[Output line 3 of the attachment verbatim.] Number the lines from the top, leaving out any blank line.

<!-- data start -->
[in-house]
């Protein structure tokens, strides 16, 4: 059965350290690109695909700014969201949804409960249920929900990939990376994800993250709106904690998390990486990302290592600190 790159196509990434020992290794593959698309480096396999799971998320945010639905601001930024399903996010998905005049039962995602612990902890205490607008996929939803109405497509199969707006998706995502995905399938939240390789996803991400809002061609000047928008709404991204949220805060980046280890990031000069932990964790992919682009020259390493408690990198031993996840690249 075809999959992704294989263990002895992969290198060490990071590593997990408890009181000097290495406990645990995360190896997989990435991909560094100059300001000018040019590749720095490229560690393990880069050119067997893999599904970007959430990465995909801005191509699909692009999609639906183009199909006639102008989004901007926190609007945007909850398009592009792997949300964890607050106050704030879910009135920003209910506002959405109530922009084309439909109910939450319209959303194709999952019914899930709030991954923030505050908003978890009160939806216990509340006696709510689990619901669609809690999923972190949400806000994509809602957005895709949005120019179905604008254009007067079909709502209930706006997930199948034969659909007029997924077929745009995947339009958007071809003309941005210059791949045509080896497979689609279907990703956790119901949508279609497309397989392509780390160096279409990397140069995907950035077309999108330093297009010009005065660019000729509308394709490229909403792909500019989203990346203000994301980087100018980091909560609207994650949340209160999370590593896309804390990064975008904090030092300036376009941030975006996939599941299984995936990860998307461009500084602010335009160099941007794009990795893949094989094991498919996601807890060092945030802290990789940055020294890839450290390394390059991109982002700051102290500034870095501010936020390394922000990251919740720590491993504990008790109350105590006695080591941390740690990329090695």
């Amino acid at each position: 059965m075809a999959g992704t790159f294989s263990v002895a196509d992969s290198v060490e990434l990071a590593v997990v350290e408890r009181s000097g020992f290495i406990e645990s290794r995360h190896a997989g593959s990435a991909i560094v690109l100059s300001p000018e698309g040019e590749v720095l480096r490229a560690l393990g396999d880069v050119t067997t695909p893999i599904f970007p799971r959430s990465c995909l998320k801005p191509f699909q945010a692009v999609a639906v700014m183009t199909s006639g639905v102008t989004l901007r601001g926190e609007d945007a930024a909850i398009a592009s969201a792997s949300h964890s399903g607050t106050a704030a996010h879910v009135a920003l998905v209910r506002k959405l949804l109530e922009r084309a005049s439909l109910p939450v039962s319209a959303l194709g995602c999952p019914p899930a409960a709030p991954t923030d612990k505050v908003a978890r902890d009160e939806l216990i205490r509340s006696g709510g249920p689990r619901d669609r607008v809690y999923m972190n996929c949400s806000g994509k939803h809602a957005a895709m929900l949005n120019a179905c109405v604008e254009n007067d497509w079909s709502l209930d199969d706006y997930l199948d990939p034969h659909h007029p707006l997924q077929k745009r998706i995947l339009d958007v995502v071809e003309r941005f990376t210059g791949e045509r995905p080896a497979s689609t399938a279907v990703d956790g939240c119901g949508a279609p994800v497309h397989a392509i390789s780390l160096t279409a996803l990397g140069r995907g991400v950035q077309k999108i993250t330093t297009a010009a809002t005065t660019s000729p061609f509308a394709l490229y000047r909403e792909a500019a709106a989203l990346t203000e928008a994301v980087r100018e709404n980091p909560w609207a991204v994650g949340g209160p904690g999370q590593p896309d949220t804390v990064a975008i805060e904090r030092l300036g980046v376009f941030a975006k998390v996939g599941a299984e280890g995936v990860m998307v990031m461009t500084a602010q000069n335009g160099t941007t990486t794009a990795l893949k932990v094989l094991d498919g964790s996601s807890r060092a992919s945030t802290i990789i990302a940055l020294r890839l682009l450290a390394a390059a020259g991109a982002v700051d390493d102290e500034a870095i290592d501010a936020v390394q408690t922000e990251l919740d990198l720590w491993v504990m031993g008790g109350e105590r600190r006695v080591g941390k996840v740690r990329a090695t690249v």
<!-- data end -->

């Amino acid at each position: 059965m075809a999959g992704t790159f294989s263990v002895a196509d992969s290198v060490e990434l990071a590593v997990v350290e408890r009181s000097g020992f290495i406990e645990s290794r995360h190896a997989g593959s990435a991909i560094v690109l100059s300001p000018e698309g040019e590749v720095l480096r490229a560690l393990g396999d880069v050119t067997t695909p893999i599904f970007p799971r959430s990465c995909l998320k801005p191509f699909q945010a692009v999609a639906v700014m183009t199909s006639g639905v102008t989004l901007r601001g926190e609007d945007a930024a909850i398009a592009s969201a792997s949300h964890s399903g607050t106050a704030a996010h879910v009135a920003l998905v209910r506002k959405l949804l109530e922009r084309a005049s439909l109910p939450v039962s319209a959303l194709g995602c999952p019914p899930a409960a709030p991954t923030d612990k505050v908003a978890r902890d009160e939806l216990i205490r509340s006696g709510g249920p689990r619901d669609r607008v809690y999923m972190n996929c949400s806000g994509k939803h809602a957005a895709m929900l949005n120019a179905c109405v604008e254009n007067d497509w079909s709502l209930d199969d706006y997930l199948d990939p034969h659909h007029p707006l997924q077929k745009r998706i995947l339009d958007v995502v071809e003309r941005f990376t210059g791949e045509r995905p080896a497979s689609t399938a279907v990703d956790g939240c119901g949508a279609p994800v497309h397989a392509i390789s780390l160096t279409a996803l990397g140069r995907g991400v950035q077309k999108i993250t330093t297009a010009a809002t005065t660019s000729p061609f509308a394709l490229y000047r909403e792909a500019a709106a989203l990346t203000e928008a994301v980087r100018e709404n980091p909560w609207a991204v994650g949340g209160p904690g999370q590593p896309d949220t804390v990064a975008i805060e904090r030092l300036g980046v376009f941030a975006k998390v996939g599941a299984e280890g995936v990860m998307v990031m461009t500084a602010q000069n335009g160099t941007t990486t794009a990795l893949k932990v094989l094991d498919g964790s996601s807890r060092a992919s945030t802290i990789i990302a940055l020294r890839l682009l450290a390394a390059a020259g991109a982002v700051d390493d102290e500034a870095i290592d501010a936020v390394q408690t922000e990251l919740d990198l720590w491993v504990m031993g008790g109350e105590r600190r006695v080591g941390k996840v740690r990329a090695t690249v």